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Home arrow Marketing Research News arrow Market Research Blogs arrow Study Looks Into The End-Of-Life Financial Situation In America
Study Looks Into The End-Of-Life Financial Situation In America PDF Print E-mail
Written by Anand Srinivasan   
28 May 2015

A recent study published by the Employee Benefit Research Institute (EBRI) throws a pretty scary picture for the aging population in the United States. According to Sudipto Banerjee, senior research associate who authored the report, close to 12.2% of people aged 85 and above did not own any assets when they died. About 20.6% of people in this age group did not own any assets other than a house.

While this is on expected lines, what is scary is that close a third of the younger seniors – aged between 50 and 64 years – did not own any assets either when they died. Also, households where at least one person died in this relatively younger age group had significantly lower incomes compared to the rest of the population.

The Importance of Social Security

There has been a lot of debate in the United States about the legacy and future of social security with some calling the present model of social security unsustainable. But the EBRI study shows that without social security, a number of seniors would be left without any sustainable income. Among the recently deceased singles, social security contributed nearly two-thirds of the household income. Among couples aged 75 or more, close to 60% of the household income was primarily from social security.

Debt Levels

Among people who died aged 85 and above, 9.1% of the studied population had an outstanding debt other than mortgage. In terms of value, the average debt was found to be around $6,368. Also, the average equity left in their home was close to $83,471. This is an interesting revelation since it shows that a lot of these senior citizens did not avail reverse mortgage even when they had the opportunity to do so. Reverse mortgage, for the uninitiated, is the process of borrowing money against the value of their home – these borrowers are not expected to repay and instead allows the lender to redeem the loaned amount when the house is sold or the owner dies. Here is a quick link to help readers understand how reverse mortgages work.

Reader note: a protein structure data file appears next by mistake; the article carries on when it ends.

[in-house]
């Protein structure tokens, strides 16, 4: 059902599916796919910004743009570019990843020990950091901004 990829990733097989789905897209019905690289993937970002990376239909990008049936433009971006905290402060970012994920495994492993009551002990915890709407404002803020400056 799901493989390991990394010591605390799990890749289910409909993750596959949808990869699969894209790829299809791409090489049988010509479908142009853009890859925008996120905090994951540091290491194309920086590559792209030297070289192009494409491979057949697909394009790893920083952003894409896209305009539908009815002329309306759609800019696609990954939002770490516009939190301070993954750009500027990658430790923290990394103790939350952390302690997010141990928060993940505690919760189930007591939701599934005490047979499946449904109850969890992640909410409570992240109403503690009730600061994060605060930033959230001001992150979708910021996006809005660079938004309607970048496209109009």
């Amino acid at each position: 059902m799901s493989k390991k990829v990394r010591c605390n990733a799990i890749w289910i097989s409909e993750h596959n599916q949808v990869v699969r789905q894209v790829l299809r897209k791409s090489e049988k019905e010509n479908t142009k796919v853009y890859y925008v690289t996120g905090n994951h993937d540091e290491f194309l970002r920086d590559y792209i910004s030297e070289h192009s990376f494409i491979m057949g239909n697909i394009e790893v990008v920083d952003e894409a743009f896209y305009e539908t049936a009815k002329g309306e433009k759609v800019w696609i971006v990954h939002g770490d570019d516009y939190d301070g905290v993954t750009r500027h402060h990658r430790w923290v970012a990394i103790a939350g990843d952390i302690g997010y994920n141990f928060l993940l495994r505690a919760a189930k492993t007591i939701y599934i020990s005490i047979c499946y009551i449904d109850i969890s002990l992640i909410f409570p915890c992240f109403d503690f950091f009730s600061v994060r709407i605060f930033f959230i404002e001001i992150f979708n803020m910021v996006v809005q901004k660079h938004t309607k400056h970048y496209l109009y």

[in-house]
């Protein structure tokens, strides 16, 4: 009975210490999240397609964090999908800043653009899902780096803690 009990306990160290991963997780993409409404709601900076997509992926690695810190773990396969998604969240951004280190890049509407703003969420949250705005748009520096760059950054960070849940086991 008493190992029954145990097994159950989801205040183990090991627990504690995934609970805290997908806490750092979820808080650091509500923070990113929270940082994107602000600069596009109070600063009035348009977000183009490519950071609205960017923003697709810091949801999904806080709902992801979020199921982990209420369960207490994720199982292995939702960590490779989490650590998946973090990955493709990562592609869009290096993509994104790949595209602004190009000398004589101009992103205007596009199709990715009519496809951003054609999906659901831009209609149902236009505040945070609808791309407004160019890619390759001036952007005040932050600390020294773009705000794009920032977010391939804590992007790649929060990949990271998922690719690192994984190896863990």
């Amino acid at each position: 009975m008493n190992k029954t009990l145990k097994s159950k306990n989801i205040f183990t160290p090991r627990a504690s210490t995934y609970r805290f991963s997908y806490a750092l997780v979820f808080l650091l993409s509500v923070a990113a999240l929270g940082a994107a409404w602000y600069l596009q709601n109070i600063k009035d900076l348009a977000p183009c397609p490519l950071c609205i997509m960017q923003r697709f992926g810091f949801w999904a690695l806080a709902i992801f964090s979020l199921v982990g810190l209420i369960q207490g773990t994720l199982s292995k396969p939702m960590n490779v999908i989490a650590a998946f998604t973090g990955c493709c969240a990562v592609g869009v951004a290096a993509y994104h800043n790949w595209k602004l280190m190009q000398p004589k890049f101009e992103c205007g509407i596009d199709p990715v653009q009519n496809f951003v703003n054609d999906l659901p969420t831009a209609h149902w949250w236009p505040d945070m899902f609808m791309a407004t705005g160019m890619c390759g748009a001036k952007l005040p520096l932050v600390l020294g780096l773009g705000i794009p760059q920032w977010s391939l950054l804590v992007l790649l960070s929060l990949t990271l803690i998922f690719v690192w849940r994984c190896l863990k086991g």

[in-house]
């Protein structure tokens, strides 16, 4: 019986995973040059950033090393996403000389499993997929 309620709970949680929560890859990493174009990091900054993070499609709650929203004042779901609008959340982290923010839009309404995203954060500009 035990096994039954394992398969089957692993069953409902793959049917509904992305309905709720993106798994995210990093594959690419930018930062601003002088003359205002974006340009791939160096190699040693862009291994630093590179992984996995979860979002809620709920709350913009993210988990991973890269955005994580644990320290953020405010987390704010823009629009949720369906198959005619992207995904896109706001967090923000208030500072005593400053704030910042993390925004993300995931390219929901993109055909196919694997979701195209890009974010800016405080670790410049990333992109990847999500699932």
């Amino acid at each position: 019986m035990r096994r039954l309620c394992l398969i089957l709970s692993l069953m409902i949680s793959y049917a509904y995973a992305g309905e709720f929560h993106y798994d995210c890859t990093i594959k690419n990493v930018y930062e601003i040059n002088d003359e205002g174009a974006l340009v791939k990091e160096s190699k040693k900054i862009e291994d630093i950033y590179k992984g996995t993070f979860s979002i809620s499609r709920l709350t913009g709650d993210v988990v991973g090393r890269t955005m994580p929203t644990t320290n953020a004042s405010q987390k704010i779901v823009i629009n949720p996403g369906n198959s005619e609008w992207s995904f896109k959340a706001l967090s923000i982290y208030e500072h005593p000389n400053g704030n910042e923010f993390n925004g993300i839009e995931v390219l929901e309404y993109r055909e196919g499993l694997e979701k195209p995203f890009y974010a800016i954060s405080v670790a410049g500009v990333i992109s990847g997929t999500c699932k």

Low Asset Holding

One must also look at the value of assets held by those who died in the various age-groups. In the 50-64 years age group, nearly 44.6% of the population died with assets valued less than $10,000. This figure for the age groups 65-74, 75-84 and 85+ are 27.4%, 23.6% and 23% respectively. This figure is especially gloomy for the 50-64 age group – with less than $10,000 worth of assets, the situation may have been grim for those who managed to live longer.

One of the biggest takeaways from the study is the eerie correlation between early deaths and low assets. Sudipto Banerjee, the author of the report points out that while his report does not make reveal the actual reasons behind the early deaths, several other reports do suggest that people with lower incomes do not afford all the health care that they needed. This effectively means that poor health inhibits their ability to work and earn income. He concludes saying “both can affect the other.”

Another reason why people who died aged 85 and above had higher income and assets was because a significant chunk of this population relied on company pensions. On the other hand, the younger senior groups relied on 401(k)s for income in their older age – something that they receive only if they had contributed to in the first place.
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